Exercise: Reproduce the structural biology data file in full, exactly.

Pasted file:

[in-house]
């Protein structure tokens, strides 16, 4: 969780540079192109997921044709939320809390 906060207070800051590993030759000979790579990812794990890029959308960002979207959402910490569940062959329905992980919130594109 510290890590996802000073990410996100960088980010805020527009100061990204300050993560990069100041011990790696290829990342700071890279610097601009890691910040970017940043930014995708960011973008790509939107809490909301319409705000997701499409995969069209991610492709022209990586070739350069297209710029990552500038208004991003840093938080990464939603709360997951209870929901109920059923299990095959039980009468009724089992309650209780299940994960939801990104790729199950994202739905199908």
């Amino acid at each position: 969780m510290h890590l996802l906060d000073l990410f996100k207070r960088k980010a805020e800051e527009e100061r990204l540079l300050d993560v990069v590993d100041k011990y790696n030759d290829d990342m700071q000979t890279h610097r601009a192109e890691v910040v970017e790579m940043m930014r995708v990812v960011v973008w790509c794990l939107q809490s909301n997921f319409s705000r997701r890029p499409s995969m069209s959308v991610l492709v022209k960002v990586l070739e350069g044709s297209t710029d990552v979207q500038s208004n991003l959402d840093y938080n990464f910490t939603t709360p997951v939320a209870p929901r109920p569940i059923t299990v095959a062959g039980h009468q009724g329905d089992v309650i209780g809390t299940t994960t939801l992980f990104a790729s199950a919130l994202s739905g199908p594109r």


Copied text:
[in-house]
């Protein structure tokens, strides 16, 4: 969780540079192109997921044709939320809390 906060207070800051590993030759000979790579990812794990890029959308960002979207959402910490569940062959329905992980919130594109 510290890590996802000073990410996100960088980010805020527009100061990204300050993560990069100041011990790696290829990342700071890279610097601009890691910040970017940043930014995708960011973008790509939107809490909301319409705000997701499409995969069209991610492709022209990586070739350069297209710029990552500038208004991003840093938080990464939603709360997951209870929901109920059923299990095959039980009468009724089992309650209780299940994960939801990104790729199950994202739905199908």
């Amino acid at each position: 969780m510290h890590l996802l906060d000073l990410f996100k207070r960088k980010a805020e800051e527009e100061r990204l540079l300050d993560v990069v590993d100041k011990y790696n030759d290829d990342m700071q000979t890279h610097r601009a192109e890691v910040v970017e790579m940043m930014r995708v990812v960011v973008w790509c794990l939107q809490s909301n997921f319409s705000r997701r890029p499409s995969m069209s959308v991610l492709v022209k960002v990586l070739e350069g044709s297209t710029d990552v979207q500038s208004n991003l959402d840093y938080n990464f910490t939603t709360p997951v939320a209870p929901r109920p569940i059923t299990v095959a062959g039980h009468q009724g329905d089992v309650i209780g809390t299940t994960t939801l992980f990104a790729s199950a919130l994202s739905g199908p594109r």